Minutes of the 1998 Annual Meeting of the Hartwells of America
Sixty-first Reunion of the Hartwells ofAmerica
First Parish Universalist Unitarian Church
Concord,Massachusetts, June 27,1998
On Saturday, June 27,1998, forty-three Hartwell cousins-hailing from such diverse places as Arizona, Colorado,Nebraska, Ohio and the New England states-converged on the First Parish Unitarian Church,Concord,MA, for the 61st Annual Reunion of the Hartwells of America Association.
"Gathered" on July 5, 1636,First Parish was a particularly fitting venue for it is the congregation of which William(1) and in all likelihood many of his immediate descendants would have been members.
The business meeting was called to order by President Wayne E. Hartwell at 12:55 p.m. Roger Hartwell offered a prayer of convocation,following which a moment of silence was observed in memory of those departed this earth since the last reunion.
Thanks were extended to reunion Committee members Marian Wheeler for making the arrangements for First Parish and "putting it all together" and Jim Allison for providing the coffee and donuts spread.
First-time attendees were welcomed: Robert M. and Teri Hartwell, Columbus,OH (who found us on the internet); Bob and Barbara Hartwell Hammond and Linda Hartwell Dustman, Denver, CO; George Dussart, Arvada, CO; and Lucy Booth, Framingham,MA.
A motion was next entertained and carried that the association create the position of Webmaster and that Weston S.Hartwell be installed therein in recognition of his time and dedication in pioneering the Association's internet presence, www.hartwell.org. Wes briefly outlined the genesis of the website (which was available for viewing during the day) and where he hoped it would take us.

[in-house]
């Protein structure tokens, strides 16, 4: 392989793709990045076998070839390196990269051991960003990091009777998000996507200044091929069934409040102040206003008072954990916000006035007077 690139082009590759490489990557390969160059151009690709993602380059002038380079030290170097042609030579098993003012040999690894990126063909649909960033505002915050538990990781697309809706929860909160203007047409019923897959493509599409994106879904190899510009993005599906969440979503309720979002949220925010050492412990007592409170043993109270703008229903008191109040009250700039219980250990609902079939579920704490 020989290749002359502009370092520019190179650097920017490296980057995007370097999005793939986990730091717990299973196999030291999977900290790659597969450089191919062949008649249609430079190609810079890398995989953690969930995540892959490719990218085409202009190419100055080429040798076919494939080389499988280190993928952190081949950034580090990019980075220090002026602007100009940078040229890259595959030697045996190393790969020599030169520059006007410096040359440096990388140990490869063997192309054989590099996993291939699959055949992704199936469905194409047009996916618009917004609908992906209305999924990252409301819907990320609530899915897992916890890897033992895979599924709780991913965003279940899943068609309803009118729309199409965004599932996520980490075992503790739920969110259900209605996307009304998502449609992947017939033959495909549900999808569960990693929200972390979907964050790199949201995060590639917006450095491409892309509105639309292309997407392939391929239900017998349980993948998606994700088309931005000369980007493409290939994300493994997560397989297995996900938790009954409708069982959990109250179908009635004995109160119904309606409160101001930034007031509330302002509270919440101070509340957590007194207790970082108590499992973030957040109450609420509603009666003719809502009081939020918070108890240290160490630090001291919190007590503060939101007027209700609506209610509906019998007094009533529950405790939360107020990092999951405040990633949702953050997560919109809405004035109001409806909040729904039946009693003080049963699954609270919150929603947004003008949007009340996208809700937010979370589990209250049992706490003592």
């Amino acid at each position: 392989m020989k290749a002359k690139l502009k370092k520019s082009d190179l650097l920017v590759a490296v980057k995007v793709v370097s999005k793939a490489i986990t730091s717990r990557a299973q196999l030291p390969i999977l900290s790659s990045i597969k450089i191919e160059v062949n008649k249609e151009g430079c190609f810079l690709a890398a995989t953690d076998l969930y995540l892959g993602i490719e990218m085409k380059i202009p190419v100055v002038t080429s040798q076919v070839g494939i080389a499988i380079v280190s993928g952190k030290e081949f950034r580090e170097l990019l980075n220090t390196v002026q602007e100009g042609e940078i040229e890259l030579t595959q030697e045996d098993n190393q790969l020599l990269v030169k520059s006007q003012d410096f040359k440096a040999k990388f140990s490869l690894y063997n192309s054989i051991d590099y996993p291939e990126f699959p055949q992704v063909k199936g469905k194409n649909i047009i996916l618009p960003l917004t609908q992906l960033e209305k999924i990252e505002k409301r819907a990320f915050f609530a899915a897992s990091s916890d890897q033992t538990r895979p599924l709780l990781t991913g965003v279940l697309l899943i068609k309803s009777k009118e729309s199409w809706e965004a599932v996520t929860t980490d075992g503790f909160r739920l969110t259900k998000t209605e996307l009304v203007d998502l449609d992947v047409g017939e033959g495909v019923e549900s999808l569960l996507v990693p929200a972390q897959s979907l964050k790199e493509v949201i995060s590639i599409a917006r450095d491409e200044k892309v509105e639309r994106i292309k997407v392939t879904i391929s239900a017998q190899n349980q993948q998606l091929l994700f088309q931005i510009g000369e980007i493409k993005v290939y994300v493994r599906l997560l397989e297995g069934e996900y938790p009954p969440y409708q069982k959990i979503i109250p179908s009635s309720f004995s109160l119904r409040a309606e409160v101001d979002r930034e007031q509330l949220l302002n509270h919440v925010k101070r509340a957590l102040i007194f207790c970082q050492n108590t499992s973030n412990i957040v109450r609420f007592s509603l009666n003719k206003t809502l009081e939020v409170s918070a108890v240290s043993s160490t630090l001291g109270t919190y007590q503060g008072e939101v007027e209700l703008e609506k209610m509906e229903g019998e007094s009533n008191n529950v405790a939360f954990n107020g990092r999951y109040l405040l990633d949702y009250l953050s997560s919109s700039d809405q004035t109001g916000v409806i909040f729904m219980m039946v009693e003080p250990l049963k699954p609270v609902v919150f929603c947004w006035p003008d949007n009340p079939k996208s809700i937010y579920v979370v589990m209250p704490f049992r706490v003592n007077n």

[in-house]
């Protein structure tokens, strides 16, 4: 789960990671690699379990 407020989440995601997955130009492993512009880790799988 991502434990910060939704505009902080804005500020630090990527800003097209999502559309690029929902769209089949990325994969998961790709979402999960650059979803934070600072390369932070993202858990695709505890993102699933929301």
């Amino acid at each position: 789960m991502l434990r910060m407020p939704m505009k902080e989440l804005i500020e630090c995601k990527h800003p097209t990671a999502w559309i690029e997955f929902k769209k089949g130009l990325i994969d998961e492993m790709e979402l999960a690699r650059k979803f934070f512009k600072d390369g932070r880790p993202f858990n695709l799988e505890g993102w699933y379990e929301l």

A motion was made and carried that the Minutes of the 1997 Meeting be accepted as published in the Newsletter.
Treasurer David Hartwell Webber reported on the year's financial activity.As of June 27, 1998, the Scholarship Fund contained $8,105.40 and the Operating Fund $4,731.98, for a total of 12,837.38 an increase of 123.76 over the previous year.Receipts (interest; dues and Hartwell literature; donations to Scholarship Fund) were $1,066.19 and expenses, (Scholarships; meeting and Newsletter expenses; postage) were $942.43.A motion to accept the Treasurer's report was unanimously carried.
Scholarship Committee Chair Connie Cincotti announced that one qualifying application had been received for the 1998-1999 academic year. Nancy Watts-Orfao,13th generation and pursuing a Bachelors of Nursing degree at Worcestor State College, MA, was awarded a scholarship grant in the amount of two hundred dollars.
Speaking of the Newsletter Committee,Wayne E. Hartwell reminded folks that people keep dropping off the mailing list because they neglect to send change of address notices ( They should be mailed to Treasurer David Webber).Upon motion, it was voted to donate $200 to the Social Law Library in appreciation for the time of Art Director/Graphics Designer Carole Doody in producing The Newsletter and the costs of production.
Genealogist Joy Hartwell Peach reported on the past year's doings and the progress of the new Genealogy.It seems that the sticking point at this juncture is indexing; Joy is looking into computer programs to accomplish that function.